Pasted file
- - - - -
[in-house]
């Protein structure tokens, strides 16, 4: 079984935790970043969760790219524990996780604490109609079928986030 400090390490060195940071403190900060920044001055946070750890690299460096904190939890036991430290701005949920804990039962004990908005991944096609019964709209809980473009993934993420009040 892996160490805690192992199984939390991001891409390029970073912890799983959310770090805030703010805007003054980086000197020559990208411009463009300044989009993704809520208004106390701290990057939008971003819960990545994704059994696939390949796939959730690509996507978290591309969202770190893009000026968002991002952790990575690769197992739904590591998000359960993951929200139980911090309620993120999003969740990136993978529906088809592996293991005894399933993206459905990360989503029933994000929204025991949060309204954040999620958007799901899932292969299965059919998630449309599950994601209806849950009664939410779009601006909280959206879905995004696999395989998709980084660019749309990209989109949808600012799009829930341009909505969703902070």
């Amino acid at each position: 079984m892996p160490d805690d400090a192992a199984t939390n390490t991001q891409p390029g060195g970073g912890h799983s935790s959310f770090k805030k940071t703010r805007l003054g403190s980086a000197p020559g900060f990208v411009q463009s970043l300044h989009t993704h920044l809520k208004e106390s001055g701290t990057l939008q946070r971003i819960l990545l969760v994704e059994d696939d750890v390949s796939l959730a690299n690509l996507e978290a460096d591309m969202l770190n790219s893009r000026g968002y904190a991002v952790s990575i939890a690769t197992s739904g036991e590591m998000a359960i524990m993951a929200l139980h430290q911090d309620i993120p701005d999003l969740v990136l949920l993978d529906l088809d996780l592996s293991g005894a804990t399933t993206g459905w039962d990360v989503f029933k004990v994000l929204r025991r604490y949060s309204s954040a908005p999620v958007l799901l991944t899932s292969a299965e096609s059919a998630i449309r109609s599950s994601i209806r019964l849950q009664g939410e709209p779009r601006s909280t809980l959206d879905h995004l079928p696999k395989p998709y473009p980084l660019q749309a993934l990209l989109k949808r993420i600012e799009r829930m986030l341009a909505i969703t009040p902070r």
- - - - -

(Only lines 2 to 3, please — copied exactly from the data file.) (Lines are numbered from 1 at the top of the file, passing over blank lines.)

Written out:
């Protein structure tokens, strides 16, 4: 079984935790970043969760790219524990996780604490109609079928986030 400090390490060195940071403190900060920044001055946070750890690299460096904190939890036991430290701005949920804990039962004990908005991944096609019964709209809980473009993934993420009040 892996160490805690192992199984939390991001891409390029970073912890799983959310770090805030703010805007003054980086000197020559990208411009463009300044989009993704809520208004106390701290990057939008971003819960990545994704059994696939390949796939959730690509996507978290591309969202770190893009000026968002991002952790990575690769197992739904590591998000359960993951929200139980911090309620993120999003969740990136993978529906088809592996293991005894399933993206459905990360989503029933994000929204025991949060309204954040999620958007799901899932292969299965059919998630449309599950994601209806849950009664939410779009601006909280959206879905995004696999395989998709980084660019749309990209989109949808600012799009829930341009909505969703902070």
């Amino acid at each position: 079984m892996p160490d805690d400090a192992a199984t939390n390490t991001q891409p390029g060195g970073g912890h799983s935790s959310f770090k805030k940071t703010r805007l003054g403190s980086a000197p020559g900060f990208v411009q463009s970043l300044h989009t993704h920044l809520k208004e106390s001055g701290t990057l939008q946070r971003i819960l990545l969760v994704e059994d696939d750890v390949s796939l959730a690299n690509l996507e978290a460096d591309m969202l770190n790219s893009r000026g968002y904190a991002v952790s990575i939890a690769t197992s739904g036991e590591m998000a359960i524990m993951a929200l139980h430290q911090d309620i993120p701005d999003l969740v990136l949920l993978d529906l088809d996780l592996s293991g005894a804990t399933t993206g459905w039962d990360v989503f029933k004990v994000l929204r025991r604490y949060s309204s954040a908005p999620v958007l799901l991944t899932s292969a299965e096609s059919a998630i449309r109609s599950s994601i209806r019964l849950q009664g939410e709209p779009r601006s909280t809980l959206d879905h995004l079928p696999k395989p998709y473009p980084l660019q749309a993934l990209l989109k949808r993420i600012e799009r829930m986030l341009a909505i969703t009040p902070r």